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As of Wednesday night, 179 of 884 inmates had rejected their dinners as part of a two-day-old hunger strike at the 1,650-bed Toronto South Detention Centre in Etobicoke, Ont.

Nathan Denette/THE CANADIAN PRESS

One in five inmates at Canada's second-largest jail are refusing meals to protest a spate of problems with the new facility ranging from mouldy showers to relentless lockdowns.

As of Wednesday night, 179 of 884 inmates had rejected their dinners as part of a two-day-old hunger strike at the 1,650-bed Toronto South Detention Centre in Etobicoke, according to the Ministry of Community Safety and Correctional Services.

The strike can only further hinder operations at the $600-million jail, where both inmates and rank-and-file staff have complained of construction flaws and chronic understaffing leading to lockdowns.

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Three inmates told The Globe and Mail that the institution has been locked down for more than 100 days in total since January. The ministry supplied figures showing 17 partial and 34 full lockdowns between January and June.

The lockdowns essentially close down the jail on weekends and often stretch out to four days. Once on lockdown, inmates are confined to their cells. Visits are cancelled, meetings with lawyers are scratched and showers become rare, inmates told The Globe in phone interviews.

"We wake up every morning; we don't know if we're getting out of our cells," hunger-striking inmate Rabih Alkhalil said. "We stand by the door and wait."

He and other inmates said jail operations have stalled to such a degree that inmates are arriving hours late for court dates."People are not getting to court until noon or 1 o'clock," said another striker, Jerry Hewitt. "By that time, they won't be seen by a judge."

Criminal lawyers intending to meet clients at Toronto South say they are often turned away upon arrival. "It's a known thing right now among the criminal law community: Don't bother booking a weekend appointment at Toronto South because it will probably get cancelled," lawyer Jeff Hershberg said.

The union representing jail guards acknowledges the lockdowns and says they will continue as long as the facility remains understaffed. "We're often locked down on the weekends and we really don't like that," said Rodger Noakes, president of OPSEU Local 5112. "I'm supposed to have 700 bodies to staff this place, but I've only got 400 and change. We can't cover this place like we need to."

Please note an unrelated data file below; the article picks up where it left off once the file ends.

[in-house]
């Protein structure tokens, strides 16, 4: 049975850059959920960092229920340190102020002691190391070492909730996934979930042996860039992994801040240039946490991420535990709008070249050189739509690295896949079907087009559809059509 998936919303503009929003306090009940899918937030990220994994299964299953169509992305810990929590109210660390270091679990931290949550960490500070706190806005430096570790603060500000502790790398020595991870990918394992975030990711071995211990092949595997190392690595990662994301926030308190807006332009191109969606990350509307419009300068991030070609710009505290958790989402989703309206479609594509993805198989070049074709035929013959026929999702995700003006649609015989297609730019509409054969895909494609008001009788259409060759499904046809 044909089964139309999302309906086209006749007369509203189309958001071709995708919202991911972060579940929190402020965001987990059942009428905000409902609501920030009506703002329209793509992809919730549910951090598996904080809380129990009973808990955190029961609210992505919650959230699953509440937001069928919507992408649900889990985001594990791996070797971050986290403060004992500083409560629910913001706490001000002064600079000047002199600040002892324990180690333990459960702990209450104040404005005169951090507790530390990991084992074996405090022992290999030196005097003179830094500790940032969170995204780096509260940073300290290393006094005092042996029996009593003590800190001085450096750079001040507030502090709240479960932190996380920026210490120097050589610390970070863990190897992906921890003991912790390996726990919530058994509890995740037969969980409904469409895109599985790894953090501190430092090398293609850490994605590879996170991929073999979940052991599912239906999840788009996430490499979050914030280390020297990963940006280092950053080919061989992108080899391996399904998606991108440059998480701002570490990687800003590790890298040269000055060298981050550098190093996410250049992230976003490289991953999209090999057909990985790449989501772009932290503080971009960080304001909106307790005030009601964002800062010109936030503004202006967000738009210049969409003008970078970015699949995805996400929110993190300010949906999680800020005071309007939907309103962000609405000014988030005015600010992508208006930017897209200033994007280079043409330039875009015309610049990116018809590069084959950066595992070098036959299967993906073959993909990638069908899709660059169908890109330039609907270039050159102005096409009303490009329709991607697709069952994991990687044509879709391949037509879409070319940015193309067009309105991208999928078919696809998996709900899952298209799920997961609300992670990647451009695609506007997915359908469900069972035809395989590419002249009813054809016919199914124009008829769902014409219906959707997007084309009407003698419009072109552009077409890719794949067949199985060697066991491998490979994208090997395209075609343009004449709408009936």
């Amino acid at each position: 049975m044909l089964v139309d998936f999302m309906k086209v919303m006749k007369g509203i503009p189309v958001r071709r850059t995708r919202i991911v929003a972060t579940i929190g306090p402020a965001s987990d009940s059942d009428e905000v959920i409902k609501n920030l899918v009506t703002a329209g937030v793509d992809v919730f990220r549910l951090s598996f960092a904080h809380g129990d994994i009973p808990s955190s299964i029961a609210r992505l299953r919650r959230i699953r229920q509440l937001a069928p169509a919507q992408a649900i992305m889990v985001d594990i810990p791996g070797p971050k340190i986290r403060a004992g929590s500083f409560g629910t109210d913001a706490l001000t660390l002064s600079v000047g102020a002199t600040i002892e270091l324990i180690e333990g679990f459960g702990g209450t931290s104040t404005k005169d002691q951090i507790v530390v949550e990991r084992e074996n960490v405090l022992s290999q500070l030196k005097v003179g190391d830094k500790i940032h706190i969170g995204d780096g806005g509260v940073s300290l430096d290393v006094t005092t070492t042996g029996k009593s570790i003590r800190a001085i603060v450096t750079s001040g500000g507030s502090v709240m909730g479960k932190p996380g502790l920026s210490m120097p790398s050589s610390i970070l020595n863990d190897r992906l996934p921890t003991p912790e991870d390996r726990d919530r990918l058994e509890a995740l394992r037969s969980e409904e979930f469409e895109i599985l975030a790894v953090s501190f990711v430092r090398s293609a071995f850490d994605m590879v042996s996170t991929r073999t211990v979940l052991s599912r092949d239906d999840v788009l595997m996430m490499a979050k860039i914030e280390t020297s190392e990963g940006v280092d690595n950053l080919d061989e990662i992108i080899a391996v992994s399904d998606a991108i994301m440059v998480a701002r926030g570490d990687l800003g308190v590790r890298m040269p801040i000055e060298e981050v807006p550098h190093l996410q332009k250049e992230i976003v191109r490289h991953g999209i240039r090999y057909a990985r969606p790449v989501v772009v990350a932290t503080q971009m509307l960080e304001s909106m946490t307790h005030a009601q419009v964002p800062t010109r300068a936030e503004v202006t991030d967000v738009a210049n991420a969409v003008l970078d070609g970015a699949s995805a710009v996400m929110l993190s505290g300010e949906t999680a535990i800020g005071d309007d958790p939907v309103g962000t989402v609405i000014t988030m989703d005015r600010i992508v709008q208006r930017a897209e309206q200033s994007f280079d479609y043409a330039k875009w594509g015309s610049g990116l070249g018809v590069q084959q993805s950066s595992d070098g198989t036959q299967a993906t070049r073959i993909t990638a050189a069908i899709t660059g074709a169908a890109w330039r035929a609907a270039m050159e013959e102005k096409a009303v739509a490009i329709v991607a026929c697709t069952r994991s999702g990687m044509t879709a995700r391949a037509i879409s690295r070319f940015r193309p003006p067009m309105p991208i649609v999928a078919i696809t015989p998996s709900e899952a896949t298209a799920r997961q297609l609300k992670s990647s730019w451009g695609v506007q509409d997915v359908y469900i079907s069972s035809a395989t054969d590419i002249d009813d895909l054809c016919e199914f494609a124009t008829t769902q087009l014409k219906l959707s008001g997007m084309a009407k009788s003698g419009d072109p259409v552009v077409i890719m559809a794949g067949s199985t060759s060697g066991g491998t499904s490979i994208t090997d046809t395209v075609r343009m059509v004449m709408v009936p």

Ministry spokesman Brent Ross called the hunger strike a "peaceful protest" and said health-care staff are closely monitoring the situation. "We are working to address the root causes of these lockdowns by hiring more officers and continuing to work closely with staff to manage daily staffing requirements to ensure the safe and secure operation of our facilities," Mr. Ross said.

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"We've hired and trained 480 new correctional officers since 2013, including 115 at TSDC, and continue to work with our labour partners to hire more across the province. When a lockdown does occur, partial or individual unit lockdowns are always preferred to a facility lockdown and every effort is made to maintain the regular schedule of visits, programming and other services."

Toronto South Detention Centre opened last year to replace three aging, overcrowded facilities in the Greater Toronto Area. Most of the inmates have been charged but not convicted of crimes.

A combination of personnel shortages and construction glitches has plagued the facility since it opened. Staff have complained to the Ministry of Labour about breakable windows, bad air, unreliable door locks, malfunctioning computer systems and a host of other potentially dangerous problems.

Management, in turn, has warned Toronto South staff to pipe down, according to a Nov. 2 memo obtained by the provincial Progressive Conservatives, reminding staff that disclosing "confidential information may negatively impact the safety and security of the institution and/or damage the reputation of the ministry."

In a news release, Rick Nicholls, the Tories' critic for Community Safety and Correctional Services, said the memo "is an insult to the men and women who risk their lives day in and day out in dangerous conditions."

The memo emerged shortly after the community advisory boards for five jails in the province issued highly critical reports on the state of Ontario's key jails. The board for Toronto South faulted the institution for housing special-needs inmates in segregation, inmate drug use, rampant staff shortages leading to lockdowns and an increasing use of force to handle inmates.

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On Wednesday, three striking inmates told The Globe about yet more problems with the facility: cracked floors, delayed mail, freezing cells and the persistent presence of flies, mould and plugged drains in showers.

"What kind of living is this?" inmate Kemar Carrol said. "You can't justify it. We want our dignity back. We deserve to be treated like human beings."

Mr. Alkhalil and others inmates say guards are now warning them of an impending strike due to deteriorating contract talks with the Ontario government. "The staff are saying we'll be locked down for four weeks straight while they strike," Mr. Alkhalil said. "It's stressful. I'm prepared to starve until somebody addresses the issue."

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